Virtual QWERTY Keyboards to be used with Fingers...
Carsten Haitzler (The Rasterman)
raster at openmoko.org
Sat Mar 1 09:32:45 CET 2008
On Sat, 01 Mar 2008 08:47:31 +0100 Karsten Ensinger
<karsten.at.openmoko at onlinehome.de> babbled:
> Sorry to jump into the thread this late, but I am wondering
> if you already examined the following Wiki-Link?
> We had a very extensive discussion about text input running
> on the community list several months ago.
> Nearly all proposals were documented on the following Wiki:
> My personal favourites are the Quickwriting (there is even
> a java demo available) and "another text input" (although
> it seems to be another implementation of this more moko-like
> implementation: http://www.micropp.se/openmoko/splash.html ).
> If I remember correctly, "all" participants of the discussion
> came to the conclusion, that a regular qwerty keyboard is not
> sufficient no matter how clever you "pimp" it, due to
> restriction of precision of finger typing and lack of screen
i disagree. reality of the qtopia predictive keyboard and actual use of it
disagrees. talk and theory is fine - actual code that works is disagreeing.
users of that code are disagreeing.
> An "intelligent" input prediction (e.g. T9) sucks, when one
> is using different languages regularly (you always have to
> remember switching to the right dictionary BEFORE typing).
> ( Not everyone on this planet is using english in day to day
> conversations. ;-) )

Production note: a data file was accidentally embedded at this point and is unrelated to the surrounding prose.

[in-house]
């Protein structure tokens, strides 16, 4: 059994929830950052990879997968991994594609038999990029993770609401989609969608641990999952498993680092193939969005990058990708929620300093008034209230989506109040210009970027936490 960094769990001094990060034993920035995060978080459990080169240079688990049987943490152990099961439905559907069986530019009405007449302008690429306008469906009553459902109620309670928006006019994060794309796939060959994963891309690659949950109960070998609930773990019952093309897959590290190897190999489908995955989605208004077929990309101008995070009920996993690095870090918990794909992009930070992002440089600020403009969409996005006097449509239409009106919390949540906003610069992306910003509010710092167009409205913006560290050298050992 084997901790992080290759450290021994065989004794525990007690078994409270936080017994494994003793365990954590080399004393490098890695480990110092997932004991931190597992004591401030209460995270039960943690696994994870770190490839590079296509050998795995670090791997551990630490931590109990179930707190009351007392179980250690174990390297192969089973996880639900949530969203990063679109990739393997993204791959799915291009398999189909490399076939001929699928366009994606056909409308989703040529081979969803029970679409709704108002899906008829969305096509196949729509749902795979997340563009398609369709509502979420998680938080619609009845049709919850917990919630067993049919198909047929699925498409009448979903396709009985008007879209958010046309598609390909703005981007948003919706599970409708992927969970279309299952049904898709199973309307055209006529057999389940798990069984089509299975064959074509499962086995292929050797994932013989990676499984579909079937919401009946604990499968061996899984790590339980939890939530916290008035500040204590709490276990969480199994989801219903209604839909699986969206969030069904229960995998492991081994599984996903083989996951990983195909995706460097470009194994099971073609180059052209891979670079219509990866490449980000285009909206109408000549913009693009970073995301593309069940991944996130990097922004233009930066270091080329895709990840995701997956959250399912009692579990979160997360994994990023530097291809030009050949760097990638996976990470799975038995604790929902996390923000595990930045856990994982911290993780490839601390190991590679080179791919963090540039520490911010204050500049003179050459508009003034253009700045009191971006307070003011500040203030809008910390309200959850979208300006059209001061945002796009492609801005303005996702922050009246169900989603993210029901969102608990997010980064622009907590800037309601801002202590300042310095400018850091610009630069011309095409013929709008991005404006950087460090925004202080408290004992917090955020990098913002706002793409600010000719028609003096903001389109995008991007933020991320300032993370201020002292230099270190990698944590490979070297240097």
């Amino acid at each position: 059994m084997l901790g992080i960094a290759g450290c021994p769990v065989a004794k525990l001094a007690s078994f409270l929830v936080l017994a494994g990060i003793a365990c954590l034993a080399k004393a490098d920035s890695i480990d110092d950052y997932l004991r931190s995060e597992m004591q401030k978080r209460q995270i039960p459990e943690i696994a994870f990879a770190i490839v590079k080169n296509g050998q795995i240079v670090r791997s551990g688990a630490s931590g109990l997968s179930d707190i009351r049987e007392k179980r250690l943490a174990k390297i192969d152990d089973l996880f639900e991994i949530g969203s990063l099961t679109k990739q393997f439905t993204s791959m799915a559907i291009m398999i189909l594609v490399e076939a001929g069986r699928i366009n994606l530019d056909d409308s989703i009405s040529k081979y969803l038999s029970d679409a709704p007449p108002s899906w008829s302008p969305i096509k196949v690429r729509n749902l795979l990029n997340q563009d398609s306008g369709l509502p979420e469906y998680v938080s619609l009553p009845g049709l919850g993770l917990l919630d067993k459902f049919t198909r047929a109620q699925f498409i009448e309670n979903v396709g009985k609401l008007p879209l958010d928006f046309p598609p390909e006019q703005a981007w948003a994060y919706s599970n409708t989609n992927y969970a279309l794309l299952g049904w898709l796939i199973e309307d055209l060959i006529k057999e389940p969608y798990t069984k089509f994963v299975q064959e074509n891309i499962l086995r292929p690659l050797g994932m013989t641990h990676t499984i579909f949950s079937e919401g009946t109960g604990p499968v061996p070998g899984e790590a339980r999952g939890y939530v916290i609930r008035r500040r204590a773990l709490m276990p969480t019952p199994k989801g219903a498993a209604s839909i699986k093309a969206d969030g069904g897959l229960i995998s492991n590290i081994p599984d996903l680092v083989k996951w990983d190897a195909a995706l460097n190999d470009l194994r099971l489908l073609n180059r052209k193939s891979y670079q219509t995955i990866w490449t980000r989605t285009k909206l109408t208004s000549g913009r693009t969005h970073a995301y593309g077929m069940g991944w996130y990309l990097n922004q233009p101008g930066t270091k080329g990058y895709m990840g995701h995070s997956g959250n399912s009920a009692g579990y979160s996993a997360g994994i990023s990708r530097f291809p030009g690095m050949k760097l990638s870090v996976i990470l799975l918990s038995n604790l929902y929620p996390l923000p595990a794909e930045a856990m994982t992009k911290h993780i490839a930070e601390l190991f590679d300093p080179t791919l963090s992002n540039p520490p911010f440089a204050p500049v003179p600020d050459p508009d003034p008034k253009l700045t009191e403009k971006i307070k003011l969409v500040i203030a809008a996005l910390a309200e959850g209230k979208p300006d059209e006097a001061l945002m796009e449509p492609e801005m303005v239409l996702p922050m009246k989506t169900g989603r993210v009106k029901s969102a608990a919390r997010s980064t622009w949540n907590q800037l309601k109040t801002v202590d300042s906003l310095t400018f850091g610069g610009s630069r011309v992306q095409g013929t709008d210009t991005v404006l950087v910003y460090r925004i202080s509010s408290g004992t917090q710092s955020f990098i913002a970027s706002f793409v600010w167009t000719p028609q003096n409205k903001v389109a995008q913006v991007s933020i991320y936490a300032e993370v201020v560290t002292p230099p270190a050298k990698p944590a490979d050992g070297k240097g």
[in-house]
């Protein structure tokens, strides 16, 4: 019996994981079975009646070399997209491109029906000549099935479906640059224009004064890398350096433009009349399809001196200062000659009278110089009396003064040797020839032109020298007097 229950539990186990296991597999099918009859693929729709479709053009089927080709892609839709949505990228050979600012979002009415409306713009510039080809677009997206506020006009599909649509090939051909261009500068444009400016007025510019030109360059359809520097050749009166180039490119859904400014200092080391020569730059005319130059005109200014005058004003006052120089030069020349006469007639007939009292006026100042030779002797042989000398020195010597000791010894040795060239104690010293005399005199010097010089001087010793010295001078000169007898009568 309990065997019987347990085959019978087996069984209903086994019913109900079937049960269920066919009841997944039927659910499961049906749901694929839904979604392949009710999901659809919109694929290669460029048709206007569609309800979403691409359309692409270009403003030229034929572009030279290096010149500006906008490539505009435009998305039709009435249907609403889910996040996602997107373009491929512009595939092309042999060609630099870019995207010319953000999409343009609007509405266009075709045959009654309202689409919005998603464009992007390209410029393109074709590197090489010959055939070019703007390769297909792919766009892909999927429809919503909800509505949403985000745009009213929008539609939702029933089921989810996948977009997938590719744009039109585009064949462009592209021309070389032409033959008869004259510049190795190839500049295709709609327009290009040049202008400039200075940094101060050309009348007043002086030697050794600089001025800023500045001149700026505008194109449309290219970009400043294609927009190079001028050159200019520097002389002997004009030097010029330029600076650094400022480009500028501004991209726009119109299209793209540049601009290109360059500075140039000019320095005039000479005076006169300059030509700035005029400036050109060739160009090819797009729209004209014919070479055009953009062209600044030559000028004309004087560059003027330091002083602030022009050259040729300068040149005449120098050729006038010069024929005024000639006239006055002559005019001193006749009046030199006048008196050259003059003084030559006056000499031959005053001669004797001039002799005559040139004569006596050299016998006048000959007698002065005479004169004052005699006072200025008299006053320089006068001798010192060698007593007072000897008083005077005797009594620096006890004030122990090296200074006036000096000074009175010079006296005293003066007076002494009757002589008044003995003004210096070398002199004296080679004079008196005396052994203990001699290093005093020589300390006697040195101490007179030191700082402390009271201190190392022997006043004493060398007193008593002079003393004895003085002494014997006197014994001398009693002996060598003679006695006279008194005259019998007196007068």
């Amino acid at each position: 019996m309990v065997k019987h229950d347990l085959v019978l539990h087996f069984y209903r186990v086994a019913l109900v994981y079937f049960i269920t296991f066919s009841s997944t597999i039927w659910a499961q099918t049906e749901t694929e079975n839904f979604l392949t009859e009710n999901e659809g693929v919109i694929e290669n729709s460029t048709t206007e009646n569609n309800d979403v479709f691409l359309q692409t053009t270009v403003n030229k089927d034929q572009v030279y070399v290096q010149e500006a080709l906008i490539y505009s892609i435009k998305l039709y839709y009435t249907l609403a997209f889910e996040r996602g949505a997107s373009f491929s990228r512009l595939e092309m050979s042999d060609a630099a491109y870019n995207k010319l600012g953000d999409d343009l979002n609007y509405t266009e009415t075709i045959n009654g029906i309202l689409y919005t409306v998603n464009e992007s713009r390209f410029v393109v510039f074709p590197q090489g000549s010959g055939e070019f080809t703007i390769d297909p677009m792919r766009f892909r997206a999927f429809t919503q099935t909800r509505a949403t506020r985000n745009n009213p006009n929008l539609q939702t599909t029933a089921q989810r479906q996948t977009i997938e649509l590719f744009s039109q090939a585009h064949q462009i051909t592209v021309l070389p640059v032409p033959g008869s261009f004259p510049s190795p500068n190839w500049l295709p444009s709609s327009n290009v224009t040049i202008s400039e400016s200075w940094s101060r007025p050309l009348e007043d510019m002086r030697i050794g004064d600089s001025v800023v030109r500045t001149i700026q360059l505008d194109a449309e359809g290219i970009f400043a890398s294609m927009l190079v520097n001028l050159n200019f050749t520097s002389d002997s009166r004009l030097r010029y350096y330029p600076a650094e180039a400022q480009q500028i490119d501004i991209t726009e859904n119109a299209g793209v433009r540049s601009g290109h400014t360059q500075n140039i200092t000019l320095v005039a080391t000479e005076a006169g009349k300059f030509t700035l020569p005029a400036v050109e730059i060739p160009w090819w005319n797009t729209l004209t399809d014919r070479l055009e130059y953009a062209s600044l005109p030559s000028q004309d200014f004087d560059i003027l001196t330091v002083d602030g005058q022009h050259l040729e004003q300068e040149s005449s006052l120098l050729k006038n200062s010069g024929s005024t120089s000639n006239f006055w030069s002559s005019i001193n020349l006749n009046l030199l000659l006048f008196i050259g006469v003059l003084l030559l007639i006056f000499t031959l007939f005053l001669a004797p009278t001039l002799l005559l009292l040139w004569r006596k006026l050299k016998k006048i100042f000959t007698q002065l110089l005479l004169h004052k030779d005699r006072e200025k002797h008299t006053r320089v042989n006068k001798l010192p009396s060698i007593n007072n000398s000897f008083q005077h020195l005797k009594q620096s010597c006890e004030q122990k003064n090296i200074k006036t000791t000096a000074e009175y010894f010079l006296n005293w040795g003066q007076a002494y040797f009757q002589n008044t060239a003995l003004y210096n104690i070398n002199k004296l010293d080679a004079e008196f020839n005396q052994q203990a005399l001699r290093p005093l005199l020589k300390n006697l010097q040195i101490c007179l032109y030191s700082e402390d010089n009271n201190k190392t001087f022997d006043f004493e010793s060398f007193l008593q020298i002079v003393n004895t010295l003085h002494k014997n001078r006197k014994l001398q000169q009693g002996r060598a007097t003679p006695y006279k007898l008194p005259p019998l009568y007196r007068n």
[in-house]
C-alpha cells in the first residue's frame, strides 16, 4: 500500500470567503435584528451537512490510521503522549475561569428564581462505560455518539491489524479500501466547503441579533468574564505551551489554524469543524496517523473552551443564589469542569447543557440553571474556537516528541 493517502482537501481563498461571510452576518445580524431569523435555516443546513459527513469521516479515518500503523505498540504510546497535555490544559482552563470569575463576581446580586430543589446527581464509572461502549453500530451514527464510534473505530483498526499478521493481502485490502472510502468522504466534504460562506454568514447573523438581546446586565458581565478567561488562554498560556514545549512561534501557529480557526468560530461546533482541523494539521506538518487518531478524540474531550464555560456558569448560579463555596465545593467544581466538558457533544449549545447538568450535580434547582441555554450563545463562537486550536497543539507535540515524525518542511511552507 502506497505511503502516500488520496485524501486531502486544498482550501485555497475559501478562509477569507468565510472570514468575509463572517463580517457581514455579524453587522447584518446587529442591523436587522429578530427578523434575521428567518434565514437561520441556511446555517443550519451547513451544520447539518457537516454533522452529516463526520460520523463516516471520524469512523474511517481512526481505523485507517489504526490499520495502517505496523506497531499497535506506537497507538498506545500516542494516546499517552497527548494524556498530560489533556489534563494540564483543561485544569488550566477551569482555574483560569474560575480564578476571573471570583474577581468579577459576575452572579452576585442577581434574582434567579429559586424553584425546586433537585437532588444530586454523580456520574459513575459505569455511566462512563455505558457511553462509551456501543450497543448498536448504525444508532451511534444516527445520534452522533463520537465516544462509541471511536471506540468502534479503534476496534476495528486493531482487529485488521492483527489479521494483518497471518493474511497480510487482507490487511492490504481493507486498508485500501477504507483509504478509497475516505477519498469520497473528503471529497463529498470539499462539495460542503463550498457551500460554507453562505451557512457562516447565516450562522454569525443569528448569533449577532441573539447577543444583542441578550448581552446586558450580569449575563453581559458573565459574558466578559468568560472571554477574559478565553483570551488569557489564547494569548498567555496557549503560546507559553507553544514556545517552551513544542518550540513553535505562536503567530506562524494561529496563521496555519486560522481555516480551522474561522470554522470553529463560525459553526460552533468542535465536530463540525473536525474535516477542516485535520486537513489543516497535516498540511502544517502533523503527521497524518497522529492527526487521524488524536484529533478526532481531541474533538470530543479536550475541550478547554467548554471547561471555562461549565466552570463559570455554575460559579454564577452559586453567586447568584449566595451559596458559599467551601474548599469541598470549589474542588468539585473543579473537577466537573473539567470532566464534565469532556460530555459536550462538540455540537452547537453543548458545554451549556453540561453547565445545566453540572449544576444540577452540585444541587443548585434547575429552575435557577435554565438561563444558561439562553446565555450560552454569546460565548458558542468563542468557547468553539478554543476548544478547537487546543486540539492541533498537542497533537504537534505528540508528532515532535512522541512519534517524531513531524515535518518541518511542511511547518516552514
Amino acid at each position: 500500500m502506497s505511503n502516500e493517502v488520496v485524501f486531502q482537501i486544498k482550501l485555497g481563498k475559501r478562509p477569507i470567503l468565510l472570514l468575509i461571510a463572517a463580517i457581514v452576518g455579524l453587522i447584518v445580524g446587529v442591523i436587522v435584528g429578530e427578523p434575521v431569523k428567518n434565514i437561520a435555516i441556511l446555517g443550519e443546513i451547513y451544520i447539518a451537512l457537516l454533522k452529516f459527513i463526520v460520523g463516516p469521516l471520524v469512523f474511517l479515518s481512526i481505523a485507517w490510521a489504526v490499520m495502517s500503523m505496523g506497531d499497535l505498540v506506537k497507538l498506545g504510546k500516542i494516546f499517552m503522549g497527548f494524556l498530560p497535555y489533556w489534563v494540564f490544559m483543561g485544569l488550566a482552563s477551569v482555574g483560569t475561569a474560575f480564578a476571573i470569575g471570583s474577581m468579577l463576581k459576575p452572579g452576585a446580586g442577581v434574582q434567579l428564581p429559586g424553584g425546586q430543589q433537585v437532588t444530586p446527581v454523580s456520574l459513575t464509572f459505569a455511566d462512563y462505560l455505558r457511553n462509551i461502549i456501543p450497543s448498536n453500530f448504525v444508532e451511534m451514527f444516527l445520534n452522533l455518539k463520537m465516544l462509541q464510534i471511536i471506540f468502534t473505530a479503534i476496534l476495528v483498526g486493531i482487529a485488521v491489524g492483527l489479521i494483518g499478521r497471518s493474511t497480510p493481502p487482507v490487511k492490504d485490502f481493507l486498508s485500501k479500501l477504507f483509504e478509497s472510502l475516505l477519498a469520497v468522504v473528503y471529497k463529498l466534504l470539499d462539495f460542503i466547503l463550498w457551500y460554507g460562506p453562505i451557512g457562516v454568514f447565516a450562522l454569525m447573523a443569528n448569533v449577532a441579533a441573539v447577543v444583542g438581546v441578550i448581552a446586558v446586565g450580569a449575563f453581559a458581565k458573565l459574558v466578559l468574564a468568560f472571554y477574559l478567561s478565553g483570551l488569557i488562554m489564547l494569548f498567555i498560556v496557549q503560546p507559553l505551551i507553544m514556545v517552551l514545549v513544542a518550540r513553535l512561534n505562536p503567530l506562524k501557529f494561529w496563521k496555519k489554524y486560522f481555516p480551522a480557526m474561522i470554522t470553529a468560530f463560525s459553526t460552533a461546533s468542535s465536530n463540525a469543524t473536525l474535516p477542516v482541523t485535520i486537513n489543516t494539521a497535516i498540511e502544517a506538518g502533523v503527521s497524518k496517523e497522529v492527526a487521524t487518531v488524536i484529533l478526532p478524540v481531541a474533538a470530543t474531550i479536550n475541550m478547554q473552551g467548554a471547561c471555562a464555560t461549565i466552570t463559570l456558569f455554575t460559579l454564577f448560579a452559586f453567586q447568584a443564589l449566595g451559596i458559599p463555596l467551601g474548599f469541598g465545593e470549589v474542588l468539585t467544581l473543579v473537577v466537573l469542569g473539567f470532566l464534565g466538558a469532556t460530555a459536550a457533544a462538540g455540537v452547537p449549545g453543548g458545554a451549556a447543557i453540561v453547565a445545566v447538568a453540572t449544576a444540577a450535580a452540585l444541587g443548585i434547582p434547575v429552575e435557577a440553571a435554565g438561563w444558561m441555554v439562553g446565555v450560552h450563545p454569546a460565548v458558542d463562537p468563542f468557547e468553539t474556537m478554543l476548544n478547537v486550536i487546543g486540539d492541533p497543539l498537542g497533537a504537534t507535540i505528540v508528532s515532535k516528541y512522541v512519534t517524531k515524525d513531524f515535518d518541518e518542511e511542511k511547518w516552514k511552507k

sure - but t9 is ambiguous. it REQUIRES a lookup or multi-press (turn t9 off)
to be useful. i was talking of an error correction system that uses
dictionaries. if you use a stylus the error correction never needs to take
place - if you use a finger it will be needed. but it doesn't predict. it
corrects - much like a spell checker does. different from t9. the other
keyboard entry methods there are much harder to learn to use. you add a barrier
of entry for many people. if others wish to pursue these funky keyboard entries
- please do. i don't intend to to start with. i intend todo a qwerty style
keyboard with multiple configurable layouts (eg qwerty, then a numberpad entry -
u can have a more complicated terminal hacker entry etc.)
as for dictionaries - that's part of life i guess. anyone is free to work on
another keyboard if they want. in the end the proof is in the pudding. who will
go and actually write code. you can have all the ideas in the world, but he who
puts them into code and makes them usable by others "wins" :) so don't stop-
please, work on alternate input methods. i am going with the one i have seen
work, demonstrated live on a Neo and used.
> They also suck if ones vocabulary is much more advanced than
> the one which is implemented (and I personally do not want
> to adjust my vocabulary to fit the needs of the input system).
thats why dictionaries can be added to, imported, words learnt automatically
and added, etc. etc. :)
> Just my 2 cents.
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Carsten Haitzler (The Rasterman) <raster at openmoko.org>
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